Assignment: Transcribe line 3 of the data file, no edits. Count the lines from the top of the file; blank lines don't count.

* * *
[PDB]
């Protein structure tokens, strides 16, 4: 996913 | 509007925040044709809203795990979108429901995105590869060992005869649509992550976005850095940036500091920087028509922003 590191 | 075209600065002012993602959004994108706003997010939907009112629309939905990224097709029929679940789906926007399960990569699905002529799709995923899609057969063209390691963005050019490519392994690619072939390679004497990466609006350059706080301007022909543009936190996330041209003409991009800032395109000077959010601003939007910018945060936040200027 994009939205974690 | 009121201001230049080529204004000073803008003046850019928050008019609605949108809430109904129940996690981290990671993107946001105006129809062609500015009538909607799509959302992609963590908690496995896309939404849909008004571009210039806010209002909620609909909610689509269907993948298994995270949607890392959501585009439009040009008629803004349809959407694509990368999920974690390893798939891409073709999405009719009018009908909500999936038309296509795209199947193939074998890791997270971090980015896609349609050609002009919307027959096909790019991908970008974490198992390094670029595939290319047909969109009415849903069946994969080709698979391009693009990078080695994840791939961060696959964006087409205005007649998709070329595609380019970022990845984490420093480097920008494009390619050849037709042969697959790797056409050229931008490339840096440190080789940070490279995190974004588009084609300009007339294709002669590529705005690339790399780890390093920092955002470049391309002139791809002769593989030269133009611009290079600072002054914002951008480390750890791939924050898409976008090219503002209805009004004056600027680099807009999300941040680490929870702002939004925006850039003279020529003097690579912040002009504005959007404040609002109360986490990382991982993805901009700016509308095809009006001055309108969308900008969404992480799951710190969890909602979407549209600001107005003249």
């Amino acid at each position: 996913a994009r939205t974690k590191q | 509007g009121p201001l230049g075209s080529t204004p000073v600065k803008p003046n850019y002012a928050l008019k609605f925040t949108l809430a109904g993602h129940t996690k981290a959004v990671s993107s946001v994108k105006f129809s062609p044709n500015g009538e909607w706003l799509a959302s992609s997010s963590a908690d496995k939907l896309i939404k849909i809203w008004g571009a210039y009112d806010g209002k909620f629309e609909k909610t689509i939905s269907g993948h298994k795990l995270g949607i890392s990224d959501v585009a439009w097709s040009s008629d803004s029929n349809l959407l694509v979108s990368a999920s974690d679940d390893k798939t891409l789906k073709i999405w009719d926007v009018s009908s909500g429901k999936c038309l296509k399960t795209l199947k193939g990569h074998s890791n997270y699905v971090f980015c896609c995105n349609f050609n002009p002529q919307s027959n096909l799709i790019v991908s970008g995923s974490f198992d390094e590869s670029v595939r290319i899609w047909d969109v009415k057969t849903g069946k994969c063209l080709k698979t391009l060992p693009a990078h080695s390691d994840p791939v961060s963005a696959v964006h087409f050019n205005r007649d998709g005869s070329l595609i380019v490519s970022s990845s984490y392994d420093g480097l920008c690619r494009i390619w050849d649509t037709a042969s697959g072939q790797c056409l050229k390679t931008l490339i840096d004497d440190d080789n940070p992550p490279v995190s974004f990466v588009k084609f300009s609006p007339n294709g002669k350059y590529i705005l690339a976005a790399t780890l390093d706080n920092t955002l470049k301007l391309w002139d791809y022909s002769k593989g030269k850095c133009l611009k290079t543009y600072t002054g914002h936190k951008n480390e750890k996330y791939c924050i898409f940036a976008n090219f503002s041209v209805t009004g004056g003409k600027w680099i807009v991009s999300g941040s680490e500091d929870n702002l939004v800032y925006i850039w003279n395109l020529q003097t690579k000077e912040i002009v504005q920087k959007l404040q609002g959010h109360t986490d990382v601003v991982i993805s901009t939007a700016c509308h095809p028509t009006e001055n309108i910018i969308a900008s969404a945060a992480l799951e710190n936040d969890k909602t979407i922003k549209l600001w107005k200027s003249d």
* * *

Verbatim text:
């Amino acid at each position: 996913a994009r939205t974690k590191q | 509007g009121p201001l230049g075209s080529t204004p000073v600065k803008p003046n850019y002012a928050l008019k609605f925040t949108l809430a109904g993602h129940t996690k981290a959004v990671s993107s946001v994108k105006f129809s062609p044709n500015g009538e909607w706003l799509a959302s992609s997010s963590a908690d496995k939907l896309i939404k849909i809203w008004g571009a210039y009112d806010g209002k909620f629309e609909k909610t689509i939905s269907g993948h298994k795990l995270g949607i890392s990224d959501v585009a439009w097709s040009s008629d803004s029929n349809l959407l694509v979108s990368a999920s974690d679940d390893k798939t891409l789906k073709i999405w009719d926007v009018s009908s909500g429901k999936c038309l296509k399960t795209l199947k193939g990569h074998s890791n997270y699905v971090f980015c896609c995105n349609f050609n002009p002529q919307s027959n096909l799709i790019v991908s970008g995923s974490f198992d390094e590869s670029v595939r290319i899609w047909d969109v009415k057969t849903g069946k994969c063209l080709k698979t391009l060992p693009a990078h080695s390691d994840p791939v961060s963005a696959v964006h087409f050019n205005r007649d998709g005869s070329l595609i380019v490519s970022s990845s984490y392994d420093g480097l920008c690619r494009i390619w050849d649509t037709a042969s697959g072939q790797c056409l050229k390679t931008l490339i840096d004497d440190d080789n940070p992550p490279v995190s974004f990466v588009k084609f300009s609006p007339n294709g002669k350059y590529i705005l690339a976005a790399t780890l390093d706080n920092t955002l470049k301007l391309w002139d791809y022909s002769k593989g030269k850095c133009l611009k290079t543009y600072t002054g914002h936190k951008n480390e750890k996330y791939c924050i898409f940036a976008n090219f503002s041209v209805t009004g004056g003409k600027w680099i807009v991009s999300g941040s680490e500091d929870n702002l939004v800032y925006i850039w003279n395109l020529q003097t690579k000077e912040i002009v504005q920087k959007l404040q609002g959010h109360t986490d990382v601003v991982i993805s901009t939007a700016c509308h095809p028509t009006e001055n309108i910018i969308a900008s969404a945060a992480l799951e710190n936040d969890k909602t979407i922003k549209l600001w107005k200027s003249d």